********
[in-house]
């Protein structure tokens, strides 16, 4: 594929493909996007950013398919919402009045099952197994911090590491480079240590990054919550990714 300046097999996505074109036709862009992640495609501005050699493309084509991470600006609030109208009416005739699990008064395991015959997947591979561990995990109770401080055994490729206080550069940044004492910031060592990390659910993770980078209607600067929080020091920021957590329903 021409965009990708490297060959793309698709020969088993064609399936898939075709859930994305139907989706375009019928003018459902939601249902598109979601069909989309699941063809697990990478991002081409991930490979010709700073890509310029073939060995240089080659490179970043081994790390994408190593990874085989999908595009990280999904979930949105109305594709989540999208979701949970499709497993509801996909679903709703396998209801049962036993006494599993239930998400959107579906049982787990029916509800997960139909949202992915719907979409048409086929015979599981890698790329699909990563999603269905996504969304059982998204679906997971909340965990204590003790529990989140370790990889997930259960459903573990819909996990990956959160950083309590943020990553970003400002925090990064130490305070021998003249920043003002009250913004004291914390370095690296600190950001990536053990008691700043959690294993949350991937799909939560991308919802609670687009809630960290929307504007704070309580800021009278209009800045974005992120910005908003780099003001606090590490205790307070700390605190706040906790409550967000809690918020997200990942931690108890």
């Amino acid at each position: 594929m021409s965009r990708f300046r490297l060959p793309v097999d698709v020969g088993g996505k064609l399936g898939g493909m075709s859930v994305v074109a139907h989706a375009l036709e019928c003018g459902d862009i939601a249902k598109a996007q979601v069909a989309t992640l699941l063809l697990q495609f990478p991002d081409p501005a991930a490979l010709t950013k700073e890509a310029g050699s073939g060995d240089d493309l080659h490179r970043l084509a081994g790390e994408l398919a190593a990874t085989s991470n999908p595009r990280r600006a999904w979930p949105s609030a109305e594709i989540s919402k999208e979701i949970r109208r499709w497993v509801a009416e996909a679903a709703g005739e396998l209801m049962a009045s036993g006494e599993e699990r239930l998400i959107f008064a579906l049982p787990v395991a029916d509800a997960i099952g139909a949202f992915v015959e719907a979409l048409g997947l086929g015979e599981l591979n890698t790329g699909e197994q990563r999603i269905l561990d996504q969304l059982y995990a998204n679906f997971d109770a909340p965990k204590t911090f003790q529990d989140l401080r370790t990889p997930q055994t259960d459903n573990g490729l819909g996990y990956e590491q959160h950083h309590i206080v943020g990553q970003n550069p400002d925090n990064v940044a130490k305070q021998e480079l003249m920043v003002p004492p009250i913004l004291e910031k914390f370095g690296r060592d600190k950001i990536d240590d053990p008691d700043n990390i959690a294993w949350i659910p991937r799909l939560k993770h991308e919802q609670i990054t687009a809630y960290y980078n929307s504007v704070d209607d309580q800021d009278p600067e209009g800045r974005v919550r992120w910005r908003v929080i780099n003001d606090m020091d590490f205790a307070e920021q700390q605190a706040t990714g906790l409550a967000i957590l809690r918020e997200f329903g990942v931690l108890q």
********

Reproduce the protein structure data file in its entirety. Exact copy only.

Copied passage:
[in-house]
């Protein structure tokens, strides 16, 4: 594929493909996007950013398919919402009045099952197994911090590491480079240590990054919550990714 300046097999996505074109036709862009992640495609501005050699493309084509991470600006609030109208009416005739699990008064395991015959997947591979561990995990109770401080055994490729206080550069940044004492910031060592990390659910993770980078209607600067929080020091920021957590329903 021409965009990708490297060959793309698709020969088993064609399936898939075709859930994305139907989706375009019928003018459902939601249902598109979601069909989309699941063809697990990478991002081409991930490979010709700073890509310029073939060995240089080659490179970043081994790390994408190593990874085989999908595009990280999904979930949105109305594709989540999208979701949970499709497993509801996909679903709703396998209801049962036993006494599993239930998400959107579906049982787990029916509800997960139909949202992915719907979409048409086929015979599981890698790329699909990563999603269905996504969304059982998204679906997971909340965990204590003790529990989140370790990889997930259960459903573990819909996990990956959160950083309590943020990553970003400002925090990064130490305070021998003249920043003002009250913004004291914390370095690296600190950001990536053990008691700043959690294993949350991937799909939560991308919802609670687009809630960290929307504007704070309580800021009278209009800045974005992120910005908003780099003001606090590490205790307070700390605190706040906790409550967000809690918020997200990942931690108890």
């Amino acid at each position: 594929m021409s965009r990708f300046r490297l060959p793309v097999d698709v020969g088993g996505k064609l399936g898939g493909m075709s859930v994305v074109a139907h989706a375009l036709e019928c003018g459902d862009i939601a249902k598109a996007q979601v069909a989309t992640l699941l063809l697990q495609f990478p991002d081409p501005a991930a490979l010709t950013k700073e890509a310029g050699s073939g060995d240089d493309l080659h490179r970043l084509a081994g790390e994408l398919a190593a990874t085989s991470n999908p595009r990280r600006a999904w979930p949105s609030a109305e594709i989540s919402k999208e979701i949970r109208r499709w497993v509801a009416e996909a679903a709703g005739e396998l209801m049962a009045s036993g006494e599993e699990r239930l998400i959107f008064a579906l049982p787990v395991a029916d509800a997960i099952g139909a949202f992915v015959e719907a979409l048409g997947l086929g015979e599981l591979n890698t790329g699909e197994q990563r999603i269905l561990d996504q969304l059982y995990a998204n679906f997971d109770a909340p965990k204590t911090f003790q529990d989140l401080r370790t990889p997930q055994t259960d459903n573990g490729l819909g996990y990956e590491q959160h950083h309590i206080v943020g990553q970003n550069p400002d925090n990064v940044a130490k305070q021998e480079l003249m920043v003002p004492p009250i913004l004291e910031k914390f370095g690296r060592d600190k950001i990536d240590d053990p008691d700043n990390i959690a294993w949350i659910p991937r799909l939560k993770h991308e919802q609670i990054t687009a809630y960290y980078n929307s504007v704070d209607d309580q800021d009278p600067e209009g800045r974005v919550r992120w910005r908003v929080i780099n003001d606090m020091d590490f205790a307070e920021q700390q605190a706040t990714g906790l409550a967000i957590l809690r918020e997200f329903g990942v931690l108890q």